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NOTES ON FILM & RESTORATION

3/3/2021 3:00:00 PM

I note that the Wikipedia entry on Tunes of Glory—a 1960 adaptation of James Kennaway’s novel (Kennaway also wrote the screenplay) directed by Ronald Neame and restored by the Academy Film Archive in collaboration with The Film Foundation, Janus Films, and MoMA with funding from the Hobson/Lucas Family Foundation—identifies the film as a “dark psychological drama,” a quote from a brief article in TCM’s database. This little turn of phrase, innocuous as it might seem, perfectly embodies what Martin Scorsese calls the “devaluation of cinema.” Such quick, encapsulating descriptions are nothing new of course, but now they’re pervasive, employed as marketing tools and “critical” summations and categories on streaming platforms. Every film now, old or new, is imagined to be reducible to a basic essence, easily describable and thus dismissible. This is the attempted consumerization of the filmgoing experience: every viewing occasion tailored to your tastes and needs.

I use the word “attempted” because, of course, there’s always the simple matter of choice. This is true of so many aspects of the social media/streaming world. I remember a conversation with a younger friend a few years back, who complained about how easy it is to get caught up in Tweet wars. She went on for a bit, and I suggested that she simply drop it—get off of Twitter. For her, it was unthinkable. “You have to participate,” she said. Actually, you don’t.

On the internet, a friend explained to me many years ago, 300 words is a tome. 300 words is not even close to enough to describe the experience of Tunes of Glory. Dramatically speaking, the film is a war of nerves between an upper crust Colonel, newly arrived to lead a Scottish regiment (Kennaway himself had served with the Gordon Highlanders) and a hard-drinking working class major who has come up in the ranks and led the regiment through most of WWII after the death of their colonel in battle. Discipline and tradition and breeding vs. camaraderie and relaxation of rules and hard knocks. Who will break, the delicately constituted Colonel or the beloved and violently impulsive Major? But that's just the bare bones of the conflict. The movie is something else again, a vivid tapestry of reactions and counter reactions that find physical expression in the cloistered world, visually and psychologically, of Scottish military life, and it reaches an astonishing pitch through the acting of John Mills as the Colonel and Alec Guinness as the Major, who cuts an alarming figure with his ginger brush cut, a swaggering, needling, hard-drinking, unruly braggart, who is finally unleashed and dangerous. (Mills and Guinness were supposedly offered each other’s eventual roles and swapped.) Dark? Hardly—the action plays out in vivid color and is emotionally vibrant and electrifying. Psychological? Sure, but again, that’s just the starting point. I saw Tunes of Glory for the first time myself not too many years ago, and I was overwhelmed. For those who choose to actually watch it rather than consume it, you might have a similar reaction.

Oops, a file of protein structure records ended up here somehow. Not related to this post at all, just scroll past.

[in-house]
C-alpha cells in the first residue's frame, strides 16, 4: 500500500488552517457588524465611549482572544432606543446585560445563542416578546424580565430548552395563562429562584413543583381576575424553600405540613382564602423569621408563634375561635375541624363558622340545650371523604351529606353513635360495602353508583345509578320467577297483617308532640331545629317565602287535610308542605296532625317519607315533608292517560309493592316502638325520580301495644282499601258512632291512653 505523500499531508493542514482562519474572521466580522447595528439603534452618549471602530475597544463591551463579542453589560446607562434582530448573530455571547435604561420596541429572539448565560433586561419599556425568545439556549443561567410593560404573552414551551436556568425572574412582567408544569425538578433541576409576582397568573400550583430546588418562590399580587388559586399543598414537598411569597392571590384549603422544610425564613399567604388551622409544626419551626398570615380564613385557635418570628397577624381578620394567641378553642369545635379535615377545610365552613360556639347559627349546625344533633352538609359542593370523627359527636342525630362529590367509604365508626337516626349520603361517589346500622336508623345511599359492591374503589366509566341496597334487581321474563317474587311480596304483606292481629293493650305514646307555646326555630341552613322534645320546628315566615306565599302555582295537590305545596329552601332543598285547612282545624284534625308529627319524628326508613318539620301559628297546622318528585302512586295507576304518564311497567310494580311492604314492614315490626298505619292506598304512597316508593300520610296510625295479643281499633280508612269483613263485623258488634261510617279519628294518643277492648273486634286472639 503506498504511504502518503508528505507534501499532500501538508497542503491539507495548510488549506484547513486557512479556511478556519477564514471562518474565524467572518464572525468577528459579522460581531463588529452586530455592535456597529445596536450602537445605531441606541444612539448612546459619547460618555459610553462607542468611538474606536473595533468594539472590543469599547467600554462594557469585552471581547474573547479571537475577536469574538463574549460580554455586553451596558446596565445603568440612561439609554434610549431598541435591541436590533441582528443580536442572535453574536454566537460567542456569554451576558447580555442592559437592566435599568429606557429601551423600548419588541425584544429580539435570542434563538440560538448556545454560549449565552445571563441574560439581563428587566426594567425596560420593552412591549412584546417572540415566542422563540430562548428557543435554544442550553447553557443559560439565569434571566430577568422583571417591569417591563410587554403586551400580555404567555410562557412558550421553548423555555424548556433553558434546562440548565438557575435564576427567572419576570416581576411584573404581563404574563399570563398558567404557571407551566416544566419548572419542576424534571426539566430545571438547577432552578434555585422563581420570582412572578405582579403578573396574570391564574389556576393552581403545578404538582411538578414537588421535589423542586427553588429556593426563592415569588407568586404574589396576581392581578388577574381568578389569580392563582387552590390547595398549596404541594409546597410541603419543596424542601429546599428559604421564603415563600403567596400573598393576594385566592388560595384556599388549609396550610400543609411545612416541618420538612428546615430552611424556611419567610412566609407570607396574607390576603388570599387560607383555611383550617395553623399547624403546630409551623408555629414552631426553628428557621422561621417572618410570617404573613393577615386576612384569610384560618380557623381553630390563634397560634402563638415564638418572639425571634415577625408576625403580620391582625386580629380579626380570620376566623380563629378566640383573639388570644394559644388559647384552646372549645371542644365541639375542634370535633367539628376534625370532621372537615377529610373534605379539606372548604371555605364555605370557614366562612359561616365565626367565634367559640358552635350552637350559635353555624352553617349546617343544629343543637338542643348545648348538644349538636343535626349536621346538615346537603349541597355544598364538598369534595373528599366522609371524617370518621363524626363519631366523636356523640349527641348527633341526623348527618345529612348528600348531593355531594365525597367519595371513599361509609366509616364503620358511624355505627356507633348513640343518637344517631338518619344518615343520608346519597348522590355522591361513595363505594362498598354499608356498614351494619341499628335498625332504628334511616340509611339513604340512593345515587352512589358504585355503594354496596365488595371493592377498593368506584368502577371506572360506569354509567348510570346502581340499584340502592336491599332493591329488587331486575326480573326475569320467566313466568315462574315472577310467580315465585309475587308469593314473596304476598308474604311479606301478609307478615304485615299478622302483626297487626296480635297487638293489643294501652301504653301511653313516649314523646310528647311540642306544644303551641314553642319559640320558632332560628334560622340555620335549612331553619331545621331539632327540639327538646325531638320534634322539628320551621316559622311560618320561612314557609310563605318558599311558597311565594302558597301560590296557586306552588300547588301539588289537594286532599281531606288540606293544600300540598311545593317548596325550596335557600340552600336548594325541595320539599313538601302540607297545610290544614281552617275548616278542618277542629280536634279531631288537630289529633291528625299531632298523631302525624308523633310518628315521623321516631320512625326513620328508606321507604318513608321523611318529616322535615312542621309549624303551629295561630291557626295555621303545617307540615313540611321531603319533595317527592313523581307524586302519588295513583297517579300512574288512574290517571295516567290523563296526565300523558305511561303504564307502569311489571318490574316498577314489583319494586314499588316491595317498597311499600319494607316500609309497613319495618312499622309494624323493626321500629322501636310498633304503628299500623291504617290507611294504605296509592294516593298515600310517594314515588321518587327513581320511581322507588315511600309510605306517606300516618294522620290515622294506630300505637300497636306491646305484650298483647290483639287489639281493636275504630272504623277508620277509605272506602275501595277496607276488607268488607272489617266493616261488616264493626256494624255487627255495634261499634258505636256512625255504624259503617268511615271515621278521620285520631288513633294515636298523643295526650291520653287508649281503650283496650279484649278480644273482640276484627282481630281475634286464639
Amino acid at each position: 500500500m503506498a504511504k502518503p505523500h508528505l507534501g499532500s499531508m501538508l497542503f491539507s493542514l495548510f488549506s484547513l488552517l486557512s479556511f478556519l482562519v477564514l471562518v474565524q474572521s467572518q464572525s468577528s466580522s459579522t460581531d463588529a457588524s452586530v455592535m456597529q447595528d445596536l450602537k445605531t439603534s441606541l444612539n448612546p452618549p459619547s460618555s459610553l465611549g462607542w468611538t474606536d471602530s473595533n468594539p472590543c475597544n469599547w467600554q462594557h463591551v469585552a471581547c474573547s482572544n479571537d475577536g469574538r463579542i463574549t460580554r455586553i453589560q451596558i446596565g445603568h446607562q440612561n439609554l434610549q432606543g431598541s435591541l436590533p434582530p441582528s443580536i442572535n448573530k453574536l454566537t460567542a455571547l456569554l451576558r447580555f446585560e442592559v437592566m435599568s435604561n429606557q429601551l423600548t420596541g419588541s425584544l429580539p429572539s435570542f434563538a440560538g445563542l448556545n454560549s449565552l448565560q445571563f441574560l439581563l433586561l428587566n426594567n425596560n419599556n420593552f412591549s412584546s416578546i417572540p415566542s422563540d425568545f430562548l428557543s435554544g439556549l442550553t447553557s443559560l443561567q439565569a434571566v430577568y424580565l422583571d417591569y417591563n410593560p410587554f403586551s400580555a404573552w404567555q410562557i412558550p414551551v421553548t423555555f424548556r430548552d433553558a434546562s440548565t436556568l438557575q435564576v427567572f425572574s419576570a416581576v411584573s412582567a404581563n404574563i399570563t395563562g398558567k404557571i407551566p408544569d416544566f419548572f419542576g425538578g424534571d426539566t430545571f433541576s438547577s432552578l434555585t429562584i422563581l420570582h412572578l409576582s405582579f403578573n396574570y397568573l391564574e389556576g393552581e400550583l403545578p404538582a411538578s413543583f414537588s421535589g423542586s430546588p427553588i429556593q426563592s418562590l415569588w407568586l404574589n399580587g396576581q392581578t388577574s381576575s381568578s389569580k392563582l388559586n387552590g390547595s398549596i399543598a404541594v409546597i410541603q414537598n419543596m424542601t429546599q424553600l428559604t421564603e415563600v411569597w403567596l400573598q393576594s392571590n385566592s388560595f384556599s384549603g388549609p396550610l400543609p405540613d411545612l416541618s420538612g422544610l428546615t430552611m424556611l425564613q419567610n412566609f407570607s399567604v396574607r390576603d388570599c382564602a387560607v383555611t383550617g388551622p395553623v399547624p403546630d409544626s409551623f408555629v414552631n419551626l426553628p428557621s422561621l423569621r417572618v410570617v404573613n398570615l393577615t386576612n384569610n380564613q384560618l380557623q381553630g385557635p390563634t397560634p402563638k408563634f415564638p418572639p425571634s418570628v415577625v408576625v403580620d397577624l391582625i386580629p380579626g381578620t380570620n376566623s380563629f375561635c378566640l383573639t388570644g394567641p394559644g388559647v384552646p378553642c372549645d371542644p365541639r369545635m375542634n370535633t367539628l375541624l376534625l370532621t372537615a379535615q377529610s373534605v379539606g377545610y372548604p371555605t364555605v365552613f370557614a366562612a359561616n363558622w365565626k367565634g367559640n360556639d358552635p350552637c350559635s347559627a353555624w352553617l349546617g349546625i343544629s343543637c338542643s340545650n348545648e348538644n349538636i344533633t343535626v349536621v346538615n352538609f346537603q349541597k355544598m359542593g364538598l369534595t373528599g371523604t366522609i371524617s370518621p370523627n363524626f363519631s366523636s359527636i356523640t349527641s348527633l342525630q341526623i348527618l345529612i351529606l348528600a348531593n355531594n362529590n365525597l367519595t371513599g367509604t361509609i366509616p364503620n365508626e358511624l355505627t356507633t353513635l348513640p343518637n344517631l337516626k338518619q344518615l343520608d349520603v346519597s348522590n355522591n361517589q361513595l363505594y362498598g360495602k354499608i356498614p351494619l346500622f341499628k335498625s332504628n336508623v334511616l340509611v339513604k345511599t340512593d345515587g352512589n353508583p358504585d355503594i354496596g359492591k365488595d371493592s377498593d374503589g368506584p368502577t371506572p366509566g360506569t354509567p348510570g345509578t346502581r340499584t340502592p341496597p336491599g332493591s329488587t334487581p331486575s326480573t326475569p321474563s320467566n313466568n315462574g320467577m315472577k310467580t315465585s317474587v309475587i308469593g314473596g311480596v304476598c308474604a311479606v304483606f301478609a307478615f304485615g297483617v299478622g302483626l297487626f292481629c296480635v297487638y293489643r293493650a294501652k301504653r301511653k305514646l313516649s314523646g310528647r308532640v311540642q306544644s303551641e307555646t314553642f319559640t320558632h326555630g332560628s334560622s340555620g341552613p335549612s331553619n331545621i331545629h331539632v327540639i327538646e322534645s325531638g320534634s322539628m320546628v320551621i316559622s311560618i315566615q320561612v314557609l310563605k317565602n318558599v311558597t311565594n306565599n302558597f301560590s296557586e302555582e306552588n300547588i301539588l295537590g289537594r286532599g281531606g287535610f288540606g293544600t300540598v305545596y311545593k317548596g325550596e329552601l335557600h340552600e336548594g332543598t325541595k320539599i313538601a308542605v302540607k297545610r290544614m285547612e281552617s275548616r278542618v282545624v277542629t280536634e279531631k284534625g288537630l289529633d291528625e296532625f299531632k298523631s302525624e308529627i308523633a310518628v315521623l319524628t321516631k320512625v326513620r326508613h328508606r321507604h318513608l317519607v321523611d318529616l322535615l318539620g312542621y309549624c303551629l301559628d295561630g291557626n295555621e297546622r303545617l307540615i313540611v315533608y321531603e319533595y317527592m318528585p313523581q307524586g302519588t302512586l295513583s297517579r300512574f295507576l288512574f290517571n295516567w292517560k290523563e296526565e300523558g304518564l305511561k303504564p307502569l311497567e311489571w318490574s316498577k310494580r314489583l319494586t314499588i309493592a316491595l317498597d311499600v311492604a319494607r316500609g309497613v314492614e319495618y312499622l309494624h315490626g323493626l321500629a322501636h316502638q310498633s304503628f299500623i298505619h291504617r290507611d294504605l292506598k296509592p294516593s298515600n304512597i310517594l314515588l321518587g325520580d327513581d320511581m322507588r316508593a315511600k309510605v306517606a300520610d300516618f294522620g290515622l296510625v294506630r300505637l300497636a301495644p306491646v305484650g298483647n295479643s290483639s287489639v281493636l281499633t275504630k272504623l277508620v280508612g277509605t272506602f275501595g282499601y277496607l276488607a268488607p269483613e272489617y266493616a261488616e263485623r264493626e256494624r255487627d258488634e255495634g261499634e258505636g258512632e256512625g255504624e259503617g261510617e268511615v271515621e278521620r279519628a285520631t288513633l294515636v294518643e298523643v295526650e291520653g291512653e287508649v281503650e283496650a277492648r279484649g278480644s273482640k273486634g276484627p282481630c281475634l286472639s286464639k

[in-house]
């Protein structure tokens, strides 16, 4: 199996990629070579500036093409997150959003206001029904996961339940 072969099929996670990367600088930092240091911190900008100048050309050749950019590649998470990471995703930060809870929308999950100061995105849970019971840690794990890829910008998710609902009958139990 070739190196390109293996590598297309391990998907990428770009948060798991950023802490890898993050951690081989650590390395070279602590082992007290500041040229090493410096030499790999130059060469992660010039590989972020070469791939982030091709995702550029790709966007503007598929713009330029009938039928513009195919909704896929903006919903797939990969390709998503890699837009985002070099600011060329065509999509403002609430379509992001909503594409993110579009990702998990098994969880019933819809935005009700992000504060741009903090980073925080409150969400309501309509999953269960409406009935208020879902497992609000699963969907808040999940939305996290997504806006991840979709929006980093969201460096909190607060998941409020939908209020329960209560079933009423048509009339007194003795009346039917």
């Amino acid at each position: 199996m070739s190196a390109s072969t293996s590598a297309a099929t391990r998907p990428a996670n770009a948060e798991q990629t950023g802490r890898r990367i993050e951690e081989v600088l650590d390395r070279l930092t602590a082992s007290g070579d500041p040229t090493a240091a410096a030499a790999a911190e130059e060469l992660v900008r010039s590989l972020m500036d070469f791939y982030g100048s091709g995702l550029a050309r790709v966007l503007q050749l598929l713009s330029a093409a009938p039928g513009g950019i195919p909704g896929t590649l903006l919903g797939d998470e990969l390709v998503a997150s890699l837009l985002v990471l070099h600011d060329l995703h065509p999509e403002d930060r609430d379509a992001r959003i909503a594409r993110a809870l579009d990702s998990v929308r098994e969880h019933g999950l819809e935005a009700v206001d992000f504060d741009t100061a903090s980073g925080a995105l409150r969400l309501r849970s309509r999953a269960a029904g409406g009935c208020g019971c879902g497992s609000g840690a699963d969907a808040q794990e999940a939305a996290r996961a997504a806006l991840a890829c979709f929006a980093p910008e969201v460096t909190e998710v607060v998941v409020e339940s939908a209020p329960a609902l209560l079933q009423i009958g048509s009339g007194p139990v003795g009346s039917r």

That’s 505 words, and it doesn’t even scratch the surface.

- Kent Jones

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TUNES OF GLORY (1960, d. Ronald Neame)
Restored by the Academy Film Archive and The Film Foundation in collaboration with Janus Films and The Museum of Modern Art. Restoration funding provided by the Hobson/Lucas Family Foundation.

 

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NOTES ON FILM & RESTORATION